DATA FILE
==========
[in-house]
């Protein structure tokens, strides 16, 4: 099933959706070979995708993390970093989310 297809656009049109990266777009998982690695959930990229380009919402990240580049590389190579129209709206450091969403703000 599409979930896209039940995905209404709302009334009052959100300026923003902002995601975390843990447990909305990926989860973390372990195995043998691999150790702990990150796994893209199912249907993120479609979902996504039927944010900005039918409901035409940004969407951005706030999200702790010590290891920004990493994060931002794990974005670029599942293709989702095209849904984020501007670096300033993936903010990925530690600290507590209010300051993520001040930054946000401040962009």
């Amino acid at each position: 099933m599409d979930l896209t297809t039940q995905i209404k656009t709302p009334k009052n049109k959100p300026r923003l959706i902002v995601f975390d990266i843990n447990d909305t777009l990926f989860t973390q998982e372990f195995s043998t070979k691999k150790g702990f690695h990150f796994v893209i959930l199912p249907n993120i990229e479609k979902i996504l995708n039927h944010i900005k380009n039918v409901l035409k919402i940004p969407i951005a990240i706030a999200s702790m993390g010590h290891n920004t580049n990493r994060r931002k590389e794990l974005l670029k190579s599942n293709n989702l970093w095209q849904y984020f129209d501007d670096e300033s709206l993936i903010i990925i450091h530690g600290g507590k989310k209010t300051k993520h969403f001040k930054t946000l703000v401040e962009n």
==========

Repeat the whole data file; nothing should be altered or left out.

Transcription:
[in-house]
């Protein structure tokens, strides 16, 4: 099933959706070979995708993390970093989310 297809656009049109990266777009998982690695959930990229380009919402990240580049590389190579129209709206450091969403703000 599409979930896209039940995905209404709302009334009052959100300026923003902002995601975390843990447990909305990926989860973390372990195995043998691999150790702990990150796994893209199912249907993120479609979902996504039927944010900005039918409901035409940004969407951005706030999200702790010590290891920004990493994060931002794990974005670029599942293709989702095209849904984020501007670096300033993936903010990925530690600290507590209010300051993520001040930054946000401040962009």
């Amino acid at each position: 099933m599409d979930l896209t297809t039940q995905i209404k656009t709302p009334k009052n049109k959100p300026r923003l959706i902002v995601f975390d990266i843990n447990d909305t777009l990926f989860t973390q998982e372990f195995s043998t070979k691999k150790g702990f690695h990150f796994v893209i959930l199912p249907n993120i990229e479609k979902i996504l995708n039927h944010i900005k380009n039918v409901l035409k919402i940004p969407i951005a990240i706030a999200s702790m993390g010590h290891n920004t580049n990493r994060r931002k590389e794990l974005l670029k190579s599942n293709n989702l970093w095209q849904y984020f129209d501007d670096e300033s709206l993936i903010i990925i450091h530690g600290g507590k989310k209010t300051k993520h969403f001040k930054t946000l703000v401040e962009n």